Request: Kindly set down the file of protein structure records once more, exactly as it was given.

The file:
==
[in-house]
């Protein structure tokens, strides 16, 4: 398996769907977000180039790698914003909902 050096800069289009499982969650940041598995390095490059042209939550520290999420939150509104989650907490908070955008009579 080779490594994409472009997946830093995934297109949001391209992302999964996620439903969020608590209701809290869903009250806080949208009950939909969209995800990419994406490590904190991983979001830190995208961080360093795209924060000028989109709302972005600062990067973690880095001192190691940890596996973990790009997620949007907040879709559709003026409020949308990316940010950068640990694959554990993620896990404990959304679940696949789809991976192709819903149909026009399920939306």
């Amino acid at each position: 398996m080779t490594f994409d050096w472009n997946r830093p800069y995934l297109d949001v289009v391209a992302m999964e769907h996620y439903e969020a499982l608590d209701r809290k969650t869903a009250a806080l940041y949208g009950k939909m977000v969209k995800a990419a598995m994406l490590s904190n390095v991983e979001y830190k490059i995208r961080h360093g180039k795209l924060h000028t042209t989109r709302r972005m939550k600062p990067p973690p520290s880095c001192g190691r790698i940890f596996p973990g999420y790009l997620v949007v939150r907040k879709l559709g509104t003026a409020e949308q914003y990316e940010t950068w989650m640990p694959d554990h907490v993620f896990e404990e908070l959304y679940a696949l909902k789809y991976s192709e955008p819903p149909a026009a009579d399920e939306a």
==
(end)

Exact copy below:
[in-house]
């Protein structure tokens, strides 16, 4: 398996769907977000180039790698914003909902 050096800069289009499982969650940041598995390095490059042209939550520290999420939150509104989650907490908070955008009579 080779490594994409472009997946830093995934297109949001391209992302999964996620439903969020608590209701809290869903009250806080949208009950939909969209995800990419994406490590904190991983979001830190995208961080360093795209924060000028989109709302972005600062990067973690880095001192190691940890596996973990790009997620949007907040879709559709003026409020949308990316940010950068640990694959554990993620896990404990959304679940696949789809991976192709819903149909026009399920939306």
């Amino acid at each position: 398996m080779t490594f994409d050096w472009n997946r830093p800069y995934l297109d949001v289009v391209a992302m999964e769907h996620y439903e969020a499982l608590d209701r809290k969650t869903a009250a806080l940041y949208g009950k939909m977000v969209k995800a990419a598995m994406l490590s904190n390095v991983e979001y830190k490059i995208r961080h360093g180039k795209l924060h000028t042209t989109r709302r972005m939550k600062p990067p973690p520290s880095c001192g190691r790698i940890f596996p973990g999420y790009l997620v949007v939150r907040k879709l559709g509104t003026a409020e949308q914003y990316e940010t950068w989650m640990p694959d554990h907490v993620f896990e404990e908070l959304y679940a696949l909902k789809y991976s192709e955008p819903p149909a026009a009579d399920e939306a």